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Not only which behaviors are emitted but also their magnitude is largely determined by the social context. In general, the presence of other people tends to increase the expression of simple behaviors, such as well-learned motor responses, and it tends to interfere with complex behaviors, such as learning new material or responses (Zajonc, 1980). This effect of social context on the magnitude of behavior is generally referred to as social facilitation or inhibition. Social facilitation of behavior has been defined as "increments in the frequency or intensity of responses already learnt by the individual, shown in the presence of others usually engaged in the same behavior" (Crawford, 1939, p. 432).

In order for social effects to occur, the other individuals must in some way be involved with the subject. This involvement could simply mean that the other individual provides an audience, or the other individual could be a co-actor, actively engaged in a behavior along with the subject. Alternatively, the other individual may be behaving while the subject is the audience. This may evoke modeling or imitation by the subject, or it could provide vicarious learning. The mere presence of another is not enough. If the other person is blindfolded and the subject knows there will be no interaction, then social facilitation does not occur (Cottrell et al., 1968).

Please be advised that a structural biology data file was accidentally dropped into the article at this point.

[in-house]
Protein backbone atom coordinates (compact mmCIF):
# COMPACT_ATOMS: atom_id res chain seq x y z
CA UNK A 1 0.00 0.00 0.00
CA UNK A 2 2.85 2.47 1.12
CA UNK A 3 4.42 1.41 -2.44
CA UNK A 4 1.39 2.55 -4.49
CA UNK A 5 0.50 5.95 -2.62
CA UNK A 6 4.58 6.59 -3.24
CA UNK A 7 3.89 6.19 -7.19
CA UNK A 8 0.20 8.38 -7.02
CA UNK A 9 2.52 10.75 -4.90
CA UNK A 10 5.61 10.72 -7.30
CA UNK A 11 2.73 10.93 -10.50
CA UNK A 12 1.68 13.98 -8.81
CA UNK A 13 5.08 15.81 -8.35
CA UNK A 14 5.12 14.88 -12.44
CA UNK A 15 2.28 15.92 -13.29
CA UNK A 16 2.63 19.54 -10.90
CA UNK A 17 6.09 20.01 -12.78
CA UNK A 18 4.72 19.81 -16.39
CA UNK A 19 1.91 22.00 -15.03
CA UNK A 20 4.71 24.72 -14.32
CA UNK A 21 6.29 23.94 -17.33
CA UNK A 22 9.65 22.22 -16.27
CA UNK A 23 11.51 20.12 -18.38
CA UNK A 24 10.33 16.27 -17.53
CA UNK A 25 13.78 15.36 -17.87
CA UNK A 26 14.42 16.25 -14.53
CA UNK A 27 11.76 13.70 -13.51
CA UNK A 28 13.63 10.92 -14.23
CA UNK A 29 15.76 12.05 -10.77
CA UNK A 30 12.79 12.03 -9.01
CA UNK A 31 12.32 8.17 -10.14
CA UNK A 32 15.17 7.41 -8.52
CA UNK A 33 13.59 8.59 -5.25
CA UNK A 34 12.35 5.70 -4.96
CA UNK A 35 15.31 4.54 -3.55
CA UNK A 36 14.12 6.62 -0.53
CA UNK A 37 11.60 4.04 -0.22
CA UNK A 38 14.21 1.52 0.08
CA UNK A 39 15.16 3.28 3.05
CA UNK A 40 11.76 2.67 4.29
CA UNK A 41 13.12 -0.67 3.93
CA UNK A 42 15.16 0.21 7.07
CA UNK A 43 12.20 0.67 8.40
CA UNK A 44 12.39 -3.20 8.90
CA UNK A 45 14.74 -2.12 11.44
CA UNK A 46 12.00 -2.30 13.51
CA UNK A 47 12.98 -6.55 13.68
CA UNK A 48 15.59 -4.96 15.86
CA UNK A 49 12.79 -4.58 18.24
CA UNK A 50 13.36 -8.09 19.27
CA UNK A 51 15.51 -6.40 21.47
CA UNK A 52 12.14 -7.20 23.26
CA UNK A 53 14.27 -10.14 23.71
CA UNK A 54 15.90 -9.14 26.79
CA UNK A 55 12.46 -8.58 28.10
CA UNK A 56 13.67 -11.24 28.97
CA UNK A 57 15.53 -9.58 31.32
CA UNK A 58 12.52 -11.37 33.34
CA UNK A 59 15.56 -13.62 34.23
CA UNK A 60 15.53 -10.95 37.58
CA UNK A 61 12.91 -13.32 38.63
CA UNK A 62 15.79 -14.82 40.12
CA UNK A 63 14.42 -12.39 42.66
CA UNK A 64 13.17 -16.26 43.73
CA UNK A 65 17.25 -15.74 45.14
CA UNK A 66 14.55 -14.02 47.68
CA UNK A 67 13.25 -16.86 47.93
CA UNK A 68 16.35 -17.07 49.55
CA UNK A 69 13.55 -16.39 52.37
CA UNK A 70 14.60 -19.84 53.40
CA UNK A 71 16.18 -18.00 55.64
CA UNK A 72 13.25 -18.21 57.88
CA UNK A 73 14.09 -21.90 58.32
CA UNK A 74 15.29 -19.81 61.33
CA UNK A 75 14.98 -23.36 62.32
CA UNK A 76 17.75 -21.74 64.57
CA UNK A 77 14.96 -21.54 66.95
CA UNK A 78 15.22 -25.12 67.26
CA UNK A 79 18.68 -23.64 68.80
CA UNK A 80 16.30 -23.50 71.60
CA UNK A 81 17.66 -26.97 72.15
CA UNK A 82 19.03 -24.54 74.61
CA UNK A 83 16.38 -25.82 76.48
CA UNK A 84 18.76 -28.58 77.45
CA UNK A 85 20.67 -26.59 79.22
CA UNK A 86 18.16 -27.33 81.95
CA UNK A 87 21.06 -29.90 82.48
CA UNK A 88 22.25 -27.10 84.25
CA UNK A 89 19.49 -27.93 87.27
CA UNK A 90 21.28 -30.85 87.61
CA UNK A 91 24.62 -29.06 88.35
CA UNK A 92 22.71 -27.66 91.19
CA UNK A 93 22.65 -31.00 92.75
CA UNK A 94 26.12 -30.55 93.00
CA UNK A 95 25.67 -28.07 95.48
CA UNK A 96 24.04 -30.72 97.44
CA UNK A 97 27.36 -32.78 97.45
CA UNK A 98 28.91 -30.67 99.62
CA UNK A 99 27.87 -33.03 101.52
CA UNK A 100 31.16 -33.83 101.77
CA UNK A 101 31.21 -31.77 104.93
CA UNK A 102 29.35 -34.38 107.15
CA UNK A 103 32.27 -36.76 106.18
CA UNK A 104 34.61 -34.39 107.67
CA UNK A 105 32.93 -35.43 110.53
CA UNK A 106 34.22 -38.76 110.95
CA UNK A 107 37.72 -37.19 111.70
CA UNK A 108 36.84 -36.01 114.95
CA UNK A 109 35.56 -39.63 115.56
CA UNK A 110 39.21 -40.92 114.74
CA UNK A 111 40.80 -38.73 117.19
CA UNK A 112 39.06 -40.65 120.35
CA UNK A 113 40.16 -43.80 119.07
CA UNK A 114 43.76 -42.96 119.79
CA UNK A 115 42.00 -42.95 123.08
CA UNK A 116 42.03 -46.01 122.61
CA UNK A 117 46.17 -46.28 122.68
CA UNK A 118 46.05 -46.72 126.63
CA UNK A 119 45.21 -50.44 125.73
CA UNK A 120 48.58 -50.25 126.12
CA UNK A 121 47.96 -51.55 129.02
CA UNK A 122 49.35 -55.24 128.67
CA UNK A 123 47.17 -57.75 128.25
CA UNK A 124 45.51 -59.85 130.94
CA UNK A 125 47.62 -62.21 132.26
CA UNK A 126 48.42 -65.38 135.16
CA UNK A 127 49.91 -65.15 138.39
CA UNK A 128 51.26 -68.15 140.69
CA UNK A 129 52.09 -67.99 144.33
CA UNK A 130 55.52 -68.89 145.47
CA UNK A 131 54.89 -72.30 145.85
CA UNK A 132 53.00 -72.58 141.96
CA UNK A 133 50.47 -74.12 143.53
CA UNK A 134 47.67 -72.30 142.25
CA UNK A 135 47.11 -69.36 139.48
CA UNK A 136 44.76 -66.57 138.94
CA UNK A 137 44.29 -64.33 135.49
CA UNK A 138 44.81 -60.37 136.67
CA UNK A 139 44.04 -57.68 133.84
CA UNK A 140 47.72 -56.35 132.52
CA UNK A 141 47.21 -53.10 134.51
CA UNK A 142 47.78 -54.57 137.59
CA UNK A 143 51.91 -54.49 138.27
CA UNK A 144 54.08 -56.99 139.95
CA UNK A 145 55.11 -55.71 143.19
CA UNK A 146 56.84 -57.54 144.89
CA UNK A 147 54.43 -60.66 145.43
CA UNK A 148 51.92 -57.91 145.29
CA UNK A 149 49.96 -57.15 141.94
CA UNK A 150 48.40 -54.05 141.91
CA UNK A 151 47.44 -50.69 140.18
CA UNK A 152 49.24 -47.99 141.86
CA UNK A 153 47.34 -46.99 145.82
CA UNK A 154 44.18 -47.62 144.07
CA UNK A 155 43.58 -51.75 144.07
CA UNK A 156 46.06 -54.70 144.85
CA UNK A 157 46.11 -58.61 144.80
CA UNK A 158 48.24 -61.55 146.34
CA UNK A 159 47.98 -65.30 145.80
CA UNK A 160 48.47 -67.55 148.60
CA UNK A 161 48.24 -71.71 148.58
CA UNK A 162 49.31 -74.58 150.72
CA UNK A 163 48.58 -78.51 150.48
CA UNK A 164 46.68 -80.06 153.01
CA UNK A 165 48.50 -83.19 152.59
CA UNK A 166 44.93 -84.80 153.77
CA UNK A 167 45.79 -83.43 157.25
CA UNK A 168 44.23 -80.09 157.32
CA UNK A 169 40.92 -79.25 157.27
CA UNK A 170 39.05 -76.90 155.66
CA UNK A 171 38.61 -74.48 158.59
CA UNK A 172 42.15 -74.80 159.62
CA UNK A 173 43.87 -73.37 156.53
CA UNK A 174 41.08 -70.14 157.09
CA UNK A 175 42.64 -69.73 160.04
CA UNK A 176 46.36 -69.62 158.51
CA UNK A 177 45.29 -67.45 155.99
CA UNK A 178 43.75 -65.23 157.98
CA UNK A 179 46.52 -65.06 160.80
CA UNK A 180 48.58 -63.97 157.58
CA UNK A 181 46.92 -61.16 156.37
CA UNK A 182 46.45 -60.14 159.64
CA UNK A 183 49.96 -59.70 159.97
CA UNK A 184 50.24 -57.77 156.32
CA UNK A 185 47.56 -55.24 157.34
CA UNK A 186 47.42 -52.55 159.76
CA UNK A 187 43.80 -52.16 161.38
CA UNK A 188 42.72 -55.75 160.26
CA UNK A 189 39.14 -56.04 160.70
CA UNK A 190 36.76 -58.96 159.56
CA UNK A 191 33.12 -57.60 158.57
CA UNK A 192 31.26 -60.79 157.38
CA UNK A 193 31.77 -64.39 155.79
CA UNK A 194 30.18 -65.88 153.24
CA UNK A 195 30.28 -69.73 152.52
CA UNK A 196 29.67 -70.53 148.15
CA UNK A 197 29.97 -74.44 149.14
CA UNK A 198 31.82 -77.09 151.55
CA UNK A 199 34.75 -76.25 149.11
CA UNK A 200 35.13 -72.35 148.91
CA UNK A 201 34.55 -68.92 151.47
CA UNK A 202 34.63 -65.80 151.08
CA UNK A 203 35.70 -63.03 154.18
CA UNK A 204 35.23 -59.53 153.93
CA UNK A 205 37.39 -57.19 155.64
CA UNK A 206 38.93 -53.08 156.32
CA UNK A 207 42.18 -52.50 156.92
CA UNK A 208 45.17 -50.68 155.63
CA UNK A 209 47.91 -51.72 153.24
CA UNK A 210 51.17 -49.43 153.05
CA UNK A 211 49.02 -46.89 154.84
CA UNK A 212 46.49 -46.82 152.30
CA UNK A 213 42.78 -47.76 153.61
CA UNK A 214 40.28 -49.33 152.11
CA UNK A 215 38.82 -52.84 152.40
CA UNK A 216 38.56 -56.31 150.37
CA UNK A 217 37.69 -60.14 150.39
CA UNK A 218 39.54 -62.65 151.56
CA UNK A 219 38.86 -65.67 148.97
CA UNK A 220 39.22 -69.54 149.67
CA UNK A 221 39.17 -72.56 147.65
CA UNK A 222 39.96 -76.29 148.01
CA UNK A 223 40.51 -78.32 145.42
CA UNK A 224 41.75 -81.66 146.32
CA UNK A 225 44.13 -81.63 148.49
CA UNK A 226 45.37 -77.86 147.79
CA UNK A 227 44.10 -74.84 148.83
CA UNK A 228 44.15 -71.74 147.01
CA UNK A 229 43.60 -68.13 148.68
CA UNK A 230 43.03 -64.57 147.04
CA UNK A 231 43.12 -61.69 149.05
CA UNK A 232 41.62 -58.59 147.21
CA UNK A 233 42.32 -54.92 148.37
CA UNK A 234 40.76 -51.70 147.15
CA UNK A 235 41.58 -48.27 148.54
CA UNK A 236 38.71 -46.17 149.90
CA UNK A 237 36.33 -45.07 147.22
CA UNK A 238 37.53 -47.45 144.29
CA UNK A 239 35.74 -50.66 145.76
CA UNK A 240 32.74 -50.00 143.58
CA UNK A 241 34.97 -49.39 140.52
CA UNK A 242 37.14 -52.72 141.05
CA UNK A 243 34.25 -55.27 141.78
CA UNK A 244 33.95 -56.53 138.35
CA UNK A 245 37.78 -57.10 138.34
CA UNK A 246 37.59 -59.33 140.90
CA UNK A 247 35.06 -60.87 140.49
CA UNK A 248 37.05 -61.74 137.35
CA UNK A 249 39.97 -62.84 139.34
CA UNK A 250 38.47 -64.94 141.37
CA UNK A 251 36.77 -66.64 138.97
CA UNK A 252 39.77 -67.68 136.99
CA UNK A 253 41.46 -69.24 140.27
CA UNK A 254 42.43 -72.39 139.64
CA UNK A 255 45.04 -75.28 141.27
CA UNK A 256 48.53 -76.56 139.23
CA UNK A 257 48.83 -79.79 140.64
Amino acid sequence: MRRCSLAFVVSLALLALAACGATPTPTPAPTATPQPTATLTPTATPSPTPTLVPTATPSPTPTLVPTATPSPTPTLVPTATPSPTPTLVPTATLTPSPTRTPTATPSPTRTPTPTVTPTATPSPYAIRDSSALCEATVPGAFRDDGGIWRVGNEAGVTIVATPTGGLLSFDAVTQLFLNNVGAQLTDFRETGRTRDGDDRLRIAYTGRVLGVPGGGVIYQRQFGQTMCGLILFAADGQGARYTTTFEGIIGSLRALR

Simple behaviors tend to be increased in magnitude by social influences. Because eating is a very simple behavior, it would be expected that more would be eaten when dining occurs with others present. Such an effect has long been known to occur with animals, who eat more in the presence of other animals than when they eat alone. Bayer (1929) demonstrated this phenomenon when he allowed a chicken to completely satiate by eating as much wheat as it wanted. he then introduced a hungry chicken who began to eat. The first chicken, although just satiated, immediately began to eat again. The same phenomenon has been replicated in pigs (Hsia and Wood-Gush, 1984).

The general phenomenon of social facilitation of eating has subsequently been demonstrated in a large variety of species, including chickens (Rajecki et al., 1975; Tolman and Wilson, 1965), fish (Welty, 1934), rats (Harlow, 1932; Hoyenga and Aeschleman, 1969), gerbils (Forkman, 1991), puppies (James, 1960), and primates (Harlow and Yudin, 1933). As an example, the results of the Harlow (1932) study with rats are summarized in Figure 20-1. Harlow fed rats either in pairs or alone on alternate days. As shown in Figure 20-1, the animals always ate more in pairs than when alone.

Even though the animal research clearly demonstrated that social facilitation was a robust phenomenon, it was still believed that somehow people were different. Indeed Harlow (1932, p. 12) wrote "…in the presence of individuals like ourselves…eating is influenced, probably not so much as

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